Otherwise, consider selling to a service like Gazelle or Amazon. In either case, you’ll agree to an offered price based on their listings, and then send it in for inspection: Gazelle will mail you a carton for the phone, complete with a mailing label, while Amazon will just email the label. Once they receive the phone and affirm its condition, you’ll get your money… or credit.

How much money you get back for your phone can depend significantly on which service you choose and the condition of the device—so shop around. For example, an LG G3 from Verizon in good condition could net you $70 cash (as of this writing) from Gazelle, while Amazon will pay you $95 in credit. And a Galaxy Note 4 from AT&T could be worth $150 cash from Gazelle, while the Amazon credit is bumped up to $184. 

Meanwhile, if you’re looking to trade in your old phone for a newer one—meaning you didn’t get a new phone just yet—you surely have local options. Many carrier stores take trade-ins towards new phones, and often have promotional offers, and so do retail chains like Best Buy and GameStop. Again, compare offers if you can, rather than jumping at the first one you find.

You could also try selling to EcoATM, which has automated machines at malls that offer cash on the spot for your phone. They also may offer money for broken phones, which isn’t always the case elsewhere, so you might be able to pick up a few bucks for your busted handset. 

Pass it on—or passing on

Donate your phone, regardless of age or condition, and help someone in need.

If you’re feeling particularly benevolent—or don’t think you can score much money for your old phone—then you can always donate the phone to a charity. Here are a few good options to consider, although you might also see if you can donate a device to a local organization. 

Verizon’s own HopeLine collects phones and accessories from all carriers, and then refurbishes them and redistributes them to survivors of domestic abuse. HopeLine also provides grants to such organizations, with more than $29 million donated to date. Hope Phones (unrelated), on the other hand, takes the money earned from selling your gadgets and puts it towards phones for healthcare workers in Africa, Asia, and Latin America.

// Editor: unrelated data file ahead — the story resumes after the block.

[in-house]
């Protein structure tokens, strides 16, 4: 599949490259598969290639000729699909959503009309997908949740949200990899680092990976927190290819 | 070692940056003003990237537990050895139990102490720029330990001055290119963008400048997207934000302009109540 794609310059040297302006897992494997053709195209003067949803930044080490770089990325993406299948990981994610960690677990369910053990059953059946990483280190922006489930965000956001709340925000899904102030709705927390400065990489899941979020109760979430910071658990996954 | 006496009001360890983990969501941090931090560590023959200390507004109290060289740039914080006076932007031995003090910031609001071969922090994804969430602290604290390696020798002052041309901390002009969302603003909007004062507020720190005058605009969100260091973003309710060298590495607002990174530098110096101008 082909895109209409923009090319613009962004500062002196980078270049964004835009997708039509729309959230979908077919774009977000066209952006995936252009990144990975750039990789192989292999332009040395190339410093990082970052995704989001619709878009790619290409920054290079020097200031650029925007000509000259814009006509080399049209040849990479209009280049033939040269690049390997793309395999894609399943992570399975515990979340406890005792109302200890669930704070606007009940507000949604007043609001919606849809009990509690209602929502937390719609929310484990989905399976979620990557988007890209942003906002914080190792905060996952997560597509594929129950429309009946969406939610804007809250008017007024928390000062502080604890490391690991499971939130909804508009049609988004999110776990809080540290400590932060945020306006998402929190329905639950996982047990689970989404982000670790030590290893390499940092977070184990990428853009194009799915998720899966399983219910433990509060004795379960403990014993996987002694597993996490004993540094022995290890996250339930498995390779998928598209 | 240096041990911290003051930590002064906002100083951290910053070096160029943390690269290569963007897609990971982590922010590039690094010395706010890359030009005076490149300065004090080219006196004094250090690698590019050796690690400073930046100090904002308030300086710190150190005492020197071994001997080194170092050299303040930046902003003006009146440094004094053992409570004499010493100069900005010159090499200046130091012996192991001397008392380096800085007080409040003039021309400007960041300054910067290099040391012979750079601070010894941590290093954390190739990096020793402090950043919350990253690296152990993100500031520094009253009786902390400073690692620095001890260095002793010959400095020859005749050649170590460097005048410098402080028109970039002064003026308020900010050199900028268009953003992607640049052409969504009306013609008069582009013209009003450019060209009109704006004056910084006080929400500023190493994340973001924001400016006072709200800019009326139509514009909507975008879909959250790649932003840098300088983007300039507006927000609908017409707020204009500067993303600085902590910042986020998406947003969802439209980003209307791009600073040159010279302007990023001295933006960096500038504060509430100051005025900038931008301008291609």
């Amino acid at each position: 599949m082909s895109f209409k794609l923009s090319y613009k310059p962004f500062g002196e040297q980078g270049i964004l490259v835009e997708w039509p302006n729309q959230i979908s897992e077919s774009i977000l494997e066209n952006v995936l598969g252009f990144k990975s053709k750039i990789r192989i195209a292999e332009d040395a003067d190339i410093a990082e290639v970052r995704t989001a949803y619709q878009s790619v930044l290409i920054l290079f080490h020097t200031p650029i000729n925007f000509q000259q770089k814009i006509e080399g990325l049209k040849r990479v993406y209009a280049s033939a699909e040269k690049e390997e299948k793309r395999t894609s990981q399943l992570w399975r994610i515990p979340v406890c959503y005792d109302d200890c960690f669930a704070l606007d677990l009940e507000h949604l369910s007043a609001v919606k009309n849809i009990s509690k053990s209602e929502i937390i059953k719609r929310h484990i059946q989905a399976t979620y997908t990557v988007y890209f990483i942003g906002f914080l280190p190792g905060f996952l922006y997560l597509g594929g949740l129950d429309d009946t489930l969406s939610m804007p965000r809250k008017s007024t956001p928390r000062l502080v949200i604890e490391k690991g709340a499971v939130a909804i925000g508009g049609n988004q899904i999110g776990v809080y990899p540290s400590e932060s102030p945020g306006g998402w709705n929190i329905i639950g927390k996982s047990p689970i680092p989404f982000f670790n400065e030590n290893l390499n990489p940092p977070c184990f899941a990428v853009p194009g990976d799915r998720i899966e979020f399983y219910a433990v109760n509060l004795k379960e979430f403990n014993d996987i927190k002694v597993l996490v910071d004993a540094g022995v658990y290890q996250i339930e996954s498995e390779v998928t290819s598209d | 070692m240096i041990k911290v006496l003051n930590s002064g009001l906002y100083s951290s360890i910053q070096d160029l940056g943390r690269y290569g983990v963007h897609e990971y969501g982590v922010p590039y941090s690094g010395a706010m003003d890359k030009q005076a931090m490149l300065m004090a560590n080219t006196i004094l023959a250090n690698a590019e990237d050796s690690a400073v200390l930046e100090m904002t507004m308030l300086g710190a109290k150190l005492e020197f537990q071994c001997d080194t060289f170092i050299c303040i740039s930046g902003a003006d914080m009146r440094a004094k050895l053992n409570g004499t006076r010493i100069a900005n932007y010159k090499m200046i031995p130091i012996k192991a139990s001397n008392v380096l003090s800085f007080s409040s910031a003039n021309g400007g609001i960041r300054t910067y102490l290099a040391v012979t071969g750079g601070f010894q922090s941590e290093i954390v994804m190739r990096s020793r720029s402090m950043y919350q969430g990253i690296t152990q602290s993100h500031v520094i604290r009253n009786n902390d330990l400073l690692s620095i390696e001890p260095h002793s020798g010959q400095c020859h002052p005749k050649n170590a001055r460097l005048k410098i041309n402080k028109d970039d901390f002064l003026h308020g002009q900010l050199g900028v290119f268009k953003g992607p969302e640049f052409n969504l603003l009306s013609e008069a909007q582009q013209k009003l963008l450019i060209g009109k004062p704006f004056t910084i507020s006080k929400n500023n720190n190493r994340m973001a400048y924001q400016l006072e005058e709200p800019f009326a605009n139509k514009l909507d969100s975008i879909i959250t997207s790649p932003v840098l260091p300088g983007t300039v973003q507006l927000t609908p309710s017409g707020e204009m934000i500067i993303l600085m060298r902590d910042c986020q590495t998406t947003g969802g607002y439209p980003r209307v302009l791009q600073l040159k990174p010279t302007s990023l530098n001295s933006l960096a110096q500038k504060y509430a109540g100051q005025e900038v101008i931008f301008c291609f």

Cell Phones for Soldiers uses money earned from selling donated phones to buy phone talk time for active U.S. military members, and to provide emergency funds for veterans who struggle once they get home. If any of those causes speaks to you, check the site and see if your unneeded device can help them out.

All three of those charities take broken phones, and HopeLine lets you drop your phone off at any Verizon retailer, so that seems to be the best option to dispose of a phone that otherwise lacks real value. Otherwise, if you’d rather just ensure it doesn’t end up in the dump, you can search for electronic recycling drop-off locations via Greener Gadgets. Some big box stores, including Best Buy, Staples, and Office Depot, take used electronics for recycling, as do many wireless retailers.

Whatever you do, just don’t toss your phone in the garbage. The chemicals in the battery aren’t meant to fester in the dump, and need to be disposed of in a safe manner by professionals. Also, that phone surely served you well for at least a couple years before succumbing to injury or obsolescence: ensure it has a happy—or at least respectful—fate.

IDG Insider